K-State researchers had good year

By The Mercury

University researchers have year’s worth of intriguing studies

At Kansas State University, 2012 was a productive year full of research and discoveries.

For the 2011-2012 fiscal year ending June 30, researchers were awarded 910 grants, totaling more than $137.4 million in funding — the second highest funding level ever received at the university. The funding supported studies that ranged from improving animal health to increasing our understanding of the world. Here is a look at some intriguing and fun university research in 2012.

Words speak louder than actions. Amy Hageman, assistant professor of accounting, co-authored a study that found that the more information companies disclose about their sustainable practices, the more they are viewed as being environmentally friendly — even if their actual environmental performance is not strong.

Researchers found that companies with the worst environmental performance have the best environmental reputation.

A place to play.  Chelsey King, recent master’s graduate in landscape architecture, St. Peters, Mo., worked with Katie Kingery-Page, assistant professor of landscape architecture, to design a playground where elementary school children with autism could feel comfortable and included. The playground included a music garden to help with sensory aspects; an edible garden for hands-on interaction with nature; and a variety of alcoves for children.

A picture is worth a thousands warnings. Eugene Vasserman, assistant professor of computing and information sciences, and Gary Brase, associate professor of psychology, are developing an online warning system that would show novice computer users an easily understandable, relatable visual warning if the website the user wants to visit could pose a risk to his or her online safety or computer’s security. The visual warning would prompt a gut-level good choice from the user without the user having to understand technical details.

Switching light sources brightens shelf life for meat. Kyle Steele, a recent graduate student in animal sciences and industry, Silver Lake, found that using light-emitting diode, or LED, lights in refrigeration units both saves energy for meat retailers and extends the color shelf life of some beef products.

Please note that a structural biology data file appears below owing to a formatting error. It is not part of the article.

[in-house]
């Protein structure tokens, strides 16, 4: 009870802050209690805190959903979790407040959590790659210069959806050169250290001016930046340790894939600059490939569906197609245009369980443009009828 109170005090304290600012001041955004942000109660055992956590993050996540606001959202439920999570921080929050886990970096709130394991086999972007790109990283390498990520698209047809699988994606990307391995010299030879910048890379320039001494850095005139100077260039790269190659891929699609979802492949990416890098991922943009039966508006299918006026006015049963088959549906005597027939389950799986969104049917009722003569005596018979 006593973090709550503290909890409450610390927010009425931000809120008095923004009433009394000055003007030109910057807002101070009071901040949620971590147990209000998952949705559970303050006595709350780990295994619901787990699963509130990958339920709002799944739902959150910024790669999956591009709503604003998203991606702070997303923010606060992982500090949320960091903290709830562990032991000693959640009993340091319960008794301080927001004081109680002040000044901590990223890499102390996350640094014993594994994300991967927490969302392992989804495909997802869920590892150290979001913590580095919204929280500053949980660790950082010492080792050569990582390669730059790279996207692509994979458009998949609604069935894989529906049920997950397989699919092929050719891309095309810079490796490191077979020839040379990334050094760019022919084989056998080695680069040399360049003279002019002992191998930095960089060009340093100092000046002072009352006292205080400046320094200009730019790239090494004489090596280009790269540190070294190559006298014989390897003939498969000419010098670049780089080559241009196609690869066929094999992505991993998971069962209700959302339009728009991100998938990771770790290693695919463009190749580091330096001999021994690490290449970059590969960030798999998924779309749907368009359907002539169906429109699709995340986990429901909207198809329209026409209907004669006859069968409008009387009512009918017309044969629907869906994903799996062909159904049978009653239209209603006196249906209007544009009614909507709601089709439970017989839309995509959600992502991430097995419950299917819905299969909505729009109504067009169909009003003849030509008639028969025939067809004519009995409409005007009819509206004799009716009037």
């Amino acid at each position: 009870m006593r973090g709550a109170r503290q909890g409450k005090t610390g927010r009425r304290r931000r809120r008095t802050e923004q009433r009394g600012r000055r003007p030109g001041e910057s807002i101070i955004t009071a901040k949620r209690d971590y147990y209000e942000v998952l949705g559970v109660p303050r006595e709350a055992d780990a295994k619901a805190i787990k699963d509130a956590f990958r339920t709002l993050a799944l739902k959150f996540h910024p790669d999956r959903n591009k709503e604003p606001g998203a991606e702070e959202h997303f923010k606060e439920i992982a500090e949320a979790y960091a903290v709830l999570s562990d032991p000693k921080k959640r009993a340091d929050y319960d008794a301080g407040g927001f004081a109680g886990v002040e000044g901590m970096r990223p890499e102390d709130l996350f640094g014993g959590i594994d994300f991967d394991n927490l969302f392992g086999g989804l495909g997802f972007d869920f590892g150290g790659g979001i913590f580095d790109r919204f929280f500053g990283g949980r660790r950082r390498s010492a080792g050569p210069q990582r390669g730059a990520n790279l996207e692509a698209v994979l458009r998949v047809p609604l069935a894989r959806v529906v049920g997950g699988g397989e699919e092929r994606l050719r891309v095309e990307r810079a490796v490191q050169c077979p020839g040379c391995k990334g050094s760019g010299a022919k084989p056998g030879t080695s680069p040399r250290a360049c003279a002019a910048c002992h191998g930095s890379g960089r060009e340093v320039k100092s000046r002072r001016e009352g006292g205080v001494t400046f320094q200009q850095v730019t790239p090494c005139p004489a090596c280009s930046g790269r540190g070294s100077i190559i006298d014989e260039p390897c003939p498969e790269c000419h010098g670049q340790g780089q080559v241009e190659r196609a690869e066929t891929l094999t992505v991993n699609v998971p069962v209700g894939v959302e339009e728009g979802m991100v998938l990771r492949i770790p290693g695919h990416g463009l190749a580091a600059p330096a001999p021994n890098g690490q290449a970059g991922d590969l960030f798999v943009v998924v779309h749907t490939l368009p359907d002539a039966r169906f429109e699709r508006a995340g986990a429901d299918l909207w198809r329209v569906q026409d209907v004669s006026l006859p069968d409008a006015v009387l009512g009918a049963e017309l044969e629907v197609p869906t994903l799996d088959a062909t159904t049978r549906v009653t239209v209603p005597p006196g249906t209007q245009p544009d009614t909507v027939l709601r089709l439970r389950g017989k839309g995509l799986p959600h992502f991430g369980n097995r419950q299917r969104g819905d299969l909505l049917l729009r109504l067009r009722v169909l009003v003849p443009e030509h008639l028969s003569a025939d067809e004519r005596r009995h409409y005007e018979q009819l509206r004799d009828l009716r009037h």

Once cut, meat slowly becomes discolored by light sources.

Using LED lights slowed the discoloration. Steele worked with Elizabeth Boyle and Melvin Hunt, both professors of animal sciences and industry.

Being the weak link leads to better workouts.

Brandon Irwin, assistant professor of kinesiology, found that when individuals exercise with a teammate they perceive to be better, they increase their workout time and intensity by as much as 200 percent.

According to Irwin, those who felt they were the weak link put more effort into the workout than they normally would doing it alone.

Cleaning and conflict. Sarah Riforgiate, assistant professor of communication studies, looked at what happens when roommates and romantic partners have different levels of tolerance for housework left undone.

She found that those with lower tolerance levels for a mess often clean it up first — which can lead to those tasks being regarded as that person’s job. That leads to no longer feeling grateful for a partner’s work or compensating.

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